I had not seen the Company perform since 2010 and the first thing I noticed was the change in the cast. Many new people have joined the Company, which looks fresher without losing its status. At the same time, the presence of fundamental figures such as Tadej Brdnik and Blakeley White-McGuire keeps it in a brilliant form. Diversion of Angels is the perfect start for an evening like this. As one of the few pieces where Graham did not create a strong female central protagonist, it is poetic, dynamic and cheerful, and centred on the three aspects of love, each danced by a woman dressed in a symbolic colour: yellow for adolescent love, red for erotic love and white for mature love.
The Rite of Spring, photo Musacchio&Ianniello.
Each woman has a partner and they are often surrounded by a group of other couples. Eilber has talked about a “world without gravity” and “geometric patterns” with regards to this piece and it is true: the grounded, floor-based Graham technique acquires a lighter flavor in the vibrant interchange of patterns drawn by the dancers. Natasha Diamond-Walker is a refined Woman in White and Abdiel Jacobsen dances beautifully with her, Mariya Dashkina Maddux is particularly apt in her role as the Woman in Red, a role of precision and fluidity. As she enters the stage, she slips on a humid stage (it is a bit chill) but immediately gets up, thus recalling one of Graham’s best mottos, “My dancers fall so they may rise”. When she performs the split fall it is as if she were seductively melting to the floor and then up again she goes in her flaming red dress.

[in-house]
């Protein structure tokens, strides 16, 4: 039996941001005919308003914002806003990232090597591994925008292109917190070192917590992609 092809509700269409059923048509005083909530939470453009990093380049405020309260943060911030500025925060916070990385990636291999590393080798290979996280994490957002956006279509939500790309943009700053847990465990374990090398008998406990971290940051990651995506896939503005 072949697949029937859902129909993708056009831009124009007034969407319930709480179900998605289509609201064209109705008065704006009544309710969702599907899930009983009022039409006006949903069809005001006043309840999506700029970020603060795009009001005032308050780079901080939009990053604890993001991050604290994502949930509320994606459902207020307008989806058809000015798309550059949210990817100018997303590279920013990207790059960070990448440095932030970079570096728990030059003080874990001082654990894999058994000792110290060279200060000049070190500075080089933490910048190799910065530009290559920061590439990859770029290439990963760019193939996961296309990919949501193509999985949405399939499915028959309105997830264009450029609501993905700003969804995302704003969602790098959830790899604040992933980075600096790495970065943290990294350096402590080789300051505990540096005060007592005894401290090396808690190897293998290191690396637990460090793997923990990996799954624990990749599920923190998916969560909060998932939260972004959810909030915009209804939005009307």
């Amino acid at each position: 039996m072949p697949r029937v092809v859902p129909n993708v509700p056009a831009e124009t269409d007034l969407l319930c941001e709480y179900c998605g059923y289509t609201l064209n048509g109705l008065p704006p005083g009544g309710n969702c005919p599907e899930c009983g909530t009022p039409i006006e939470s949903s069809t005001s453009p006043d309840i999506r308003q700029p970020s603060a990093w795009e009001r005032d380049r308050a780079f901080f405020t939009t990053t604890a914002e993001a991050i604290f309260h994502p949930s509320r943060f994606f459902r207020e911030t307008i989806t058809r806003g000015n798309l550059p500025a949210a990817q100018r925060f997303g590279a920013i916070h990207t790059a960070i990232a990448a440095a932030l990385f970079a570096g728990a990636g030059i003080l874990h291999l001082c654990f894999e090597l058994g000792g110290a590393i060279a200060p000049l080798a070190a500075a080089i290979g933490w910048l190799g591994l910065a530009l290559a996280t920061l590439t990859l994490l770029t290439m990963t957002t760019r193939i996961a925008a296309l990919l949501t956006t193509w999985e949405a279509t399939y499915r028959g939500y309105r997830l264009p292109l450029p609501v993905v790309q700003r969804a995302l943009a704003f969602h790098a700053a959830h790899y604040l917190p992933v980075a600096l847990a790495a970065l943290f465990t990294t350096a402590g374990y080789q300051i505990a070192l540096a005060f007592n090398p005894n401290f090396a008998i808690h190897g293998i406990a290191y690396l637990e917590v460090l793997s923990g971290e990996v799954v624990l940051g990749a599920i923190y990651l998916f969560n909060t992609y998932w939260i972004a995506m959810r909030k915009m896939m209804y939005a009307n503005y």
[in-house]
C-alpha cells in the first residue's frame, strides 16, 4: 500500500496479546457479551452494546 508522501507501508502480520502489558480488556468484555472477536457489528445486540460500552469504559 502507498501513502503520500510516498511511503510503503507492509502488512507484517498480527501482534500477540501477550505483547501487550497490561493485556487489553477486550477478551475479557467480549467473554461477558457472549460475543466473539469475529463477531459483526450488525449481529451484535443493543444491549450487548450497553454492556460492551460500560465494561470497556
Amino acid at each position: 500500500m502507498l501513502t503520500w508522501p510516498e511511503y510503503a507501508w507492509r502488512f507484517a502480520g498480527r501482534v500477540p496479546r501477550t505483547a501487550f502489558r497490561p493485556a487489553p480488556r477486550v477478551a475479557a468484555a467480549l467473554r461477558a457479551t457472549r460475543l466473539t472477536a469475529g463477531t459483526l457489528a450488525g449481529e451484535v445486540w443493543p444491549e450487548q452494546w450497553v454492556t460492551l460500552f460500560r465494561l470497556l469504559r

In 2012 hurricane Sandy has done a lot of damage to the Company and has affected Errand into the Maze, ruining Isamu Noguchi’s sculptures. This has brought to the birth of Errand, a recreation of the piece by choreographer Luca Veggetti, with the aid of Graham principal dancer Miki Orihara. There are no sculptures and there are some changes in the choreography as well as the costumes and lights. It is perhaps the best piece in the programme. Samll and red-haired Blakeley White-McGuire is a stunning protagonist in search of her way to deal with her fears, which are embodied by a tattooed and sculpted Ben Schultz, the Creature of Fear. The piece is a reworking of the Theseus and Ariadne myth, where the former is absorbed by the latter to embark on an inner quest. Veggetti’s changes are subtle and significant: a light-coloured veil covers the male figure’s head, instead of Noguchi’s horns and a transparent chic stick replaces the one Noguchi had created. However, what is perhaps the most striking element, is that he never leaves the stage, walking his way along its perimeter when the heroine performs her solo pieces. And when he does walk, he takes away the stick from the back part of his neck where it is positioned to make his figure stiff and bidimentional. This adds a new mysterious tension to his role. White-McGuire’s marshalling through the piece, her hands on her womb at the beginning and her self-reliance growing as she fights against the Creature, is very deep and dramatic. This is a  particularly ritualistic work, both in form and content.